Researchers set out Wednesday to survey Biscayne Bay between the 79th Street and Julia Tuttle Causeways, where dead fish were seen bobbing along the surface.
“It is an emergency. The bay is not in a good place right now,” said Piero Gardinali, a chemistry professor who is director of the institute’s Freshwater Resources Division. “It’s a warning sign more than anything else. People have been predicting that things like this could happen. I think it’s time for us to sit at the table and say ‘OK, let’s do something about it.’”
Researchers believe fish were killed when the bay’s saltwater became so hot, it could no longer retain oxygen in the amounts necessary for marine life to thrive.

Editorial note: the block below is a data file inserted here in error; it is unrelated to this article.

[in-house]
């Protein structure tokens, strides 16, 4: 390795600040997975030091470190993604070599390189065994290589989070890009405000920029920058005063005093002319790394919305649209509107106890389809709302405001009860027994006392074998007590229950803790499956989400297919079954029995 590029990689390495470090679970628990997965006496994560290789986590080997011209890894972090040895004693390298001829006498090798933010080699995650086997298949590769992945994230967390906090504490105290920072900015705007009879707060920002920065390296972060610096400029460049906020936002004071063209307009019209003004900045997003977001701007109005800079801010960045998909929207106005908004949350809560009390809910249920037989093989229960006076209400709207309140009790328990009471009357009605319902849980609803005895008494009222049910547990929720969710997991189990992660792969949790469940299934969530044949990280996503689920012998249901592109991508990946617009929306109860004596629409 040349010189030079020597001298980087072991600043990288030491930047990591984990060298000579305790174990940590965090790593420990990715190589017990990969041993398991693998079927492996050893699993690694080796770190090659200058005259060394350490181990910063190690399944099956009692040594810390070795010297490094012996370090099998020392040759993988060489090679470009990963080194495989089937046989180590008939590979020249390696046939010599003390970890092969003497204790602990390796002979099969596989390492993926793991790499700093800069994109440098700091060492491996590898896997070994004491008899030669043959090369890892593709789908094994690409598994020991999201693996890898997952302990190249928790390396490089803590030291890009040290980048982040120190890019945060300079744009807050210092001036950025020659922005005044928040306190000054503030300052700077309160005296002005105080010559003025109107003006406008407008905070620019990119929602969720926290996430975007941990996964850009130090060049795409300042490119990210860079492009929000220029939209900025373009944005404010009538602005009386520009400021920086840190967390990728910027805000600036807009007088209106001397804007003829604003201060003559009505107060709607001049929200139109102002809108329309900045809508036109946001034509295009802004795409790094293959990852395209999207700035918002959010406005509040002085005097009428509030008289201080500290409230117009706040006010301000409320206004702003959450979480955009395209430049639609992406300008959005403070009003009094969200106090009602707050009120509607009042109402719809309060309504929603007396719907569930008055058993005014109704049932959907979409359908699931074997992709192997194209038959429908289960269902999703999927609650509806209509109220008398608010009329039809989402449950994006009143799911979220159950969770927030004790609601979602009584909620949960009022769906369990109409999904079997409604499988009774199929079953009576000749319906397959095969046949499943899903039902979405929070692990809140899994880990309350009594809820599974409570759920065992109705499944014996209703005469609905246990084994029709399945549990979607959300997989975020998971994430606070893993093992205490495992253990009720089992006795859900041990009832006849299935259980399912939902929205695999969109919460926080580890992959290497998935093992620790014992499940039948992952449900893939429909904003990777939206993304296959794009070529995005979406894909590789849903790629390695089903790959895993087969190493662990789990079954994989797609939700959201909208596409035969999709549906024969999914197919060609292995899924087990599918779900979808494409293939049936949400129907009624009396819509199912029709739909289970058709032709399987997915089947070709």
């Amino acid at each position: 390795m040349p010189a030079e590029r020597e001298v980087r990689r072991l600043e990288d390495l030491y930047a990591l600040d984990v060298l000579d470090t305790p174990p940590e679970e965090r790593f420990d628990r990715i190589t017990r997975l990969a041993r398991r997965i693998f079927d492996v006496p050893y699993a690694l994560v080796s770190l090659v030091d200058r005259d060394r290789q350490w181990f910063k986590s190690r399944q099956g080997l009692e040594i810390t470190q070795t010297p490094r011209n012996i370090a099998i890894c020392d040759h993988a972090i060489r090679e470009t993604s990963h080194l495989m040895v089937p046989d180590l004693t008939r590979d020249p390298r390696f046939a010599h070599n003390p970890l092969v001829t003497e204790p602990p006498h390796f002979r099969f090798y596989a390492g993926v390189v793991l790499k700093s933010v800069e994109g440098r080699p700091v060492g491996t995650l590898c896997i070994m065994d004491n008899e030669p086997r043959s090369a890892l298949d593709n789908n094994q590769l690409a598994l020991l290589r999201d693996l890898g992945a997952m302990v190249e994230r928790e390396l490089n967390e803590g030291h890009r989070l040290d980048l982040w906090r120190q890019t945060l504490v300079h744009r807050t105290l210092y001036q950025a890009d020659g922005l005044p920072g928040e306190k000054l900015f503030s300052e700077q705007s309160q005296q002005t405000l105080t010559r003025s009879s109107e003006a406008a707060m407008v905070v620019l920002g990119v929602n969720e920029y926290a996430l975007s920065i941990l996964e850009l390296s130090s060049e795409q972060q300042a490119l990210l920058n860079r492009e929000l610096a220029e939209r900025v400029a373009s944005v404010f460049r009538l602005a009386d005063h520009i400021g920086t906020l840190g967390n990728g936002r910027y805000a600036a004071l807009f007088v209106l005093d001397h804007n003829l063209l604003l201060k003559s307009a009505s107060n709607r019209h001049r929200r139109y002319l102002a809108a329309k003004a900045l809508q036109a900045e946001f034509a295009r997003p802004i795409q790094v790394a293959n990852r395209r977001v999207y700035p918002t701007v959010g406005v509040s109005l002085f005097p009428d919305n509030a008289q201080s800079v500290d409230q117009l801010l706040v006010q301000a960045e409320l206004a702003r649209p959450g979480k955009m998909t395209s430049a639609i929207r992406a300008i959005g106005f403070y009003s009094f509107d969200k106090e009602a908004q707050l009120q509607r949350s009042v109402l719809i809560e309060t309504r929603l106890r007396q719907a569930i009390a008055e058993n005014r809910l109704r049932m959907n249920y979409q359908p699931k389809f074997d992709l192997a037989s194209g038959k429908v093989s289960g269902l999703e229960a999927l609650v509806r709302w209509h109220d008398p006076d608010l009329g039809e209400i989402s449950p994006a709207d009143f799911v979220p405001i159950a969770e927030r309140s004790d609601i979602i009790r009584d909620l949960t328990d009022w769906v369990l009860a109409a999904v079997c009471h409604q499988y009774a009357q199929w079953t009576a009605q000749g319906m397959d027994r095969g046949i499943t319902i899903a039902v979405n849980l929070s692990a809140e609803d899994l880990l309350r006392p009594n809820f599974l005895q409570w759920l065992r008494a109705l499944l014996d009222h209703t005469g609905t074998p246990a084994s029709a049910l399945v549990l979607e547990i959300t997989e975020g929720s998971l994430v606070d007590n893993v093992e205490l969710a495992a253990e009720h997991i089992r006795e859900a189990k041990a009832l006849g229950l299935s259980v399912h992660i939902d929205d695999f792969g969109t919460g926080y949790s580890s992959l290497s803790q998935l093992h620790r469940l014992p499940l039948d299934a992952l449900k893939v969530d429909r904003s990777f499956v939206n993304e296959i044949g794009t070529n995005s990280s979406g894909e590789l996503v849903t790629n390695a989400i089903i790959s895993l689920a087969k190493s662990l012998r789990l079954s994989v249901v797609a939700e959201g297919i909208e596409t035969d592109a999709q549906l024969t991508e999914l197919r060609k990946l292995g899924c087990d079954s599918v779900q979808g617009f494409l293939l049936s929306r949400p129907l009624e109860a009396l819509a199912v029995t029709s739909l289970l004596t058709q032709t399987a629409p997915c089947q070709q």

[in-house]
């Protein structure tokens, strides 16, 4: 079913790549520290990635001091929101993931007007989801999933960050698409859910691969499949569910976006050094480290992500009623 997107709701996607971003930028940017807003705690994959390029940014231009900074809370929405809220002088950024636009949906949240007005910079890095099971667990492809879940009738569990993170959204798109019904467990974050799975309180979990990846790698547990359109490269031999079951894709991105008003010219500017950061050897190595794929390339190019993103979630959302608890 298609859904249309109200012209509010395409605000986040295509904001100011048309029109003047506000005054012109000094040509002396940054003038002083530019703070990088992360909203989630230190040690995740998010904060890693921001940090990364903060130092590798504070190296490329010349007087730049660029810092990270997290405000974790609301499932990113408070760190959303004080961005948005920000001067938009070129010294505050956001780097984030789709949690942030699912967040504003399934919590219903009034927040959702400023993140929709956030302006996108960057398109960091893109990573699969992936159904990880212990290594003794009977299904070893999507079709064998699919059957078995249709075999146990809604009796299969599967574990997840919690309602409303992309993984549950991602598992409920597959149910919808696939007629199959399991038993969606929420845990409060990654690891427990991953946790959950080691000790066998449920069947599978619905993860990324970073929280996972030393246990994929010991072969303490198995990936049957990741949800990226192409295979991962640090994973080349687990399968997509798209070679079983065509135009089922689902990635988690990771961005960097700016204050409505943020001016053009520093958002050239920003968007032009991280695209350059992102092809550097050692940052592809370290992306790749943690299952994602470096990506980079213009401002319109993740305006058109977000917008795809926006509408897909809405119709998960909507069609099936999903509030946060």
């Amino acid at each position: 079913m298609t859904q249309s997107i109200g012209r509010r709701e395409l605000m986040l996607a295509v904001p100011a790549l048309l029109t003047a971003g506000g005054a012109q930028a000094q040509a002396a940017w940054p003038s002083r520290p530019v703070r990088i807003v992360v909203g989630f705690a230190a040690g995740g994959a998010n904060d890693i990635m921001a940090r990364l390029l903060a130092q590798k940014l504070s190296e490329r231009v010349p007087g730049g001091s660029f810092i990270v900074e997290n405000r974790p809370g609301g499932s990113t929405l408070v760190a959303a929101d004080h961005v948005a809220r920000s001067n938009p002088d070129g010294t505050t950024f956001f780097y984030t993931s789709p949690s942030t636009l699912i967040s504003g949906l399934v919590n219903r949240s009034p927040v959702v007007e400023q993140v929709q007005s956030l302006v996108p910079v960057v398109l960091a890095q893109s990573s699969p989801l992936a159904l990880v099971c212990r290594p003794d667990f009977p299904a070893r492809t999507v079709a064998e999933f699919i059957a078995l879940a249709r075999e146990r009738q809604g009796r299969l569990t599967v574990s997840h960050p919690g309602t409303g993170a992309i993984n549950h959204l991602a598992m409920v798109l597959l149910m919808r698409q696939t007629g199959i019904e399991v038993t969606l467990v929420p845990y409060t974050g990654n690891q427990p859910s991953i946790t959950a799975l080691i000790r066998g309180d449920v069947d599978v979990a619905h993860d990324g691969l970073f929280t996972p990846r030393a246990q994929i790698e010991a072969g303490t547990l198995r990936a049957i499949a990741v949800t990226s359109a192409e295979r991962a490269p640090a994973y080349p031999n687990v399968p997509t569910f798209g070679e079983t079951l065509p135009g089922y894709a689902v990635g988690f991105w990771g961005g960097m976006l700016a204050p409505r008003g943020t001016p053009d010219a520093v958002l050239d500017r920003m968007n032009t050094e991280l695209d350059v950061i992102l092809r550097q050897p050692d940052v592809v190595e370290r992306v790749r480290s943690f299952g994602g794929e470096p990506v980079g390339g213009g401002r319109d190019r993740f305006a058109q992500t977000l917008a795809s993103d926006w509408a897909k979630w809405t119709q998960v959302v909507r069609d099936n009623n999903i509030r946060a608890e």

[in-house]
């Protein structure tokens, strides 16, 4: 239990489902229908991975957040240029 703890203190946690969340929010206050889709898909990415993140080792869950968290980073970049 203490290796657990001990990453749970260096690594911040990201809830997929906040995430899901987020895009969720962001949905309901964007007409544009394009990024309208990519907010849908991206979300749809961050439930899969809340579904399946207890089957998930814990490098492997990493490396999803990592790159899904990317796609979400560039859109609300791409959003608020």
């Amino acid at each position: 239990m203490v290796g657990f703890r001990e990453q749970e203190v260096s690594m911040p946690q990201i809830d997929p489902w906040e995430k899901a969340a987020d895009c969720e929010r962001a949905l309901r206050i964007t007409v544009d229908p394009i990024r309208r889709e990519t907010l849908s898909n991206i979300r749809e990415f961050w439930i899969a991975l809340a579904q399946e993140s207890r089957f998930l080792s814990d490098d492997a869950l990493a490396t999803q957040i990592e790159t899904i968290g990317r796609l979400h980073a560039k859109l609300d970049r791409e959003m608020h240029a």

They are using an autonomous surface vehicle equipped with sensors to measure temperature, dissolved oxygen, turbidity and chlorophyll, which can be an indicator for algae. What they find could provide more details on the health of the bay. The vessel allows researchers to collect more data over a larger area.